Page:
When you buy second hand vinyl records from Djungel & Jazz, you should always feel secure in our grade and comments of the product's condition. Normally we do not sell vinyl records where the grade of the media is below VG condition, however, we can sell sleeves with a slightly lower grade, with the argument that you don't listen to the sleeve.

The majority of our records are visually graded. In many cases, we also listen to the record, and you will find our verdict on the condition of the vinyl record in the comments. If necessary, we wash the disc in our ultrasonic washer and place it in a new antistatic inner sleeve.

We always try to mention the details and deviations that are essential to know about each individual vinyl record. Please read the comments for the rationale for our grading of the specific vinyl record.

Below is a brief explanation of how we grade vinyl records and record sleeves. Should a record be incorrectly graded by us, Djungel & Jazz offers a Grading Guarantee that allows you to return the record and receive a full refund. Please read more about our Grading Guarantee and how to proceed here.

  • Mint (M)
    Absolutely perfect in every way. Probably never played, possibly even still sealed.

  • Near Mint (NM or M-)
    An NM or M- record has probably hardly ever been played and the vinyl will play absolutely flawlessly, without any interference during playback. We are sparing with higher ratings than this, as we believe that no record is ever completely perfect. The record should not show any obvious signs of use.

    Possible signs of light handling may be present to the sleeve. An LP cover should not have creases, folds, cracks in the seams, punched holes or other noticeable similar defects.

  • Very Good Plus (VG+)
    A record in this condition will show some signs of having been played and handled by a previous owner who took good care of it. Any defects must be of a cosmetic nature and not affect playback to any great extent. The record surfaces may show some signs of use and may show small wear or very light scratches that do not affect the listening experience. Slight warps that do not affect the sound are "okay". The label may have some ring wear or discoloration, but it should be barely noticeable. "Spindle marks" may occur.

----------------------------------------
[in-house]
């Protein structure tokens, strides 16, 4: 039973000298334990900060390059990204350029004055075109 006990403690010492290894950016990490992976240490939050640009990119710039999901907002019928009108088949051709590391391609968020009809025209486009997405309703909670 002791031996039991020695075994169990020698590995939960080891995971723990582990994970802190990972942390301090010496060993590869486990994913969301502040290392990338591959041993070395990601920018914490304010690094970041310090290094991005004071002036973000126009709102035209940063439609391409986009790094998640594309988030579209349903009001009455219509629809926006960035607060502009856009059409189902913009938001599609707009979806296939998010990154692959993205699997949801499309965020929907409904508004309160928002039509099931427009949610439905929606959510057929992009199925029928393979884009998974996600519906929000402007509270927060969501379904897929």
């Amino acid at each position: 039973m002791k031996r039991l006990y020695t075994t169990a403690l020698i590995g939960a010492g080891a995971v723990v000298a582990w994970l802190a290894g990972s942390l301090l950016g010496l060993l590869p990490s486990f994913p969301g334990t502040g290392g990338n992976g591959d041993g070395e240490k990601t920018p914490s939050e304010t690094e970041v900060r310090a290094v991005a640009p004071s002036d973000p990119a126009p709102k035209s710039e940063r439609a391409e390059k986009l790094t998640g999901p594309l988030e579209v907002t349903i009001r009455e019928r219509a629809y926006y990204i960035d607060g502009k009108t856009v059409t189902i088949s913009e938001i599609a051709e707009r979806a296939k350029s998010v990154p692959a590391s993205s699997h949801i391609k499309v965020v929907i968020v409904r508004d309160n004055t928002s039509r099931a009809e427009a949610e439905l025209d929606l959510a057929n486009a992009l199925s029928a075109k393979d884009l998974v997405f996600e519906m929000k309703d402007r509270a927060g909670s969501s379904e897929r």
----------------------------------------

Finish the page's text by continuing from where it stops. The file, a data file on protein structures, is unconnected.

Covers and inner sleeves will have some wear, slightly turned-up corners or a small cracks in some seam. An LP sleeve may show slight signs of wear and may be marked by a punched hole, an indentation or a cut corner. In general, if it weren't for a couple of small things wrong with it, it would be NM/M- instead.

  • Very Good (VG)
    Many of the flaws found in a VG+ record will be more noticeable in a VG record. Surface noise can be noticeable when you play it, especially in soft passages, during the intro and fade-out of a song, but will not overpower the music otherwise. Groove wear is starting to show, as well as light scratches that can be felt with a fingernail that might affect the sound.

    Labels may be torn from writing or have tape or stickers (or their remnants) attached. The same applies to picture cases or LP cases. However, it will not have all these problems at the same time.

  • Good Plus (G+) & Good (G)
    A record in this condition can be played through without skipping. It may have significant surface noise, scratches and visible groove wear. Although the disc can be played without skips, noticeable surface noise and clicking sounds will certainly occur.

    A sleeve or inner sleeve will likely have cracks in the seams, especially at the bottom or on the back. Tape, writing, annular wear or other imperfections will be present.

  • Poor (P) & Fair (F)
    The record may be cracked, severely warped, and cannot be played through without skipping or repeating itself. Djungel & Jazz does not sell records with this rating.

    The sleeve is probably water damaged, torn along all three seams or heavily damaged by wear and writing. The LP sleeve barely holds the LP inside. Inner pockets are torn, wrinkled and scribbled.

  • Generic
    The term Generic is given to album covers that have no printing. Mostly solid black or white. Sometimes with a hole showing the records label on both sides.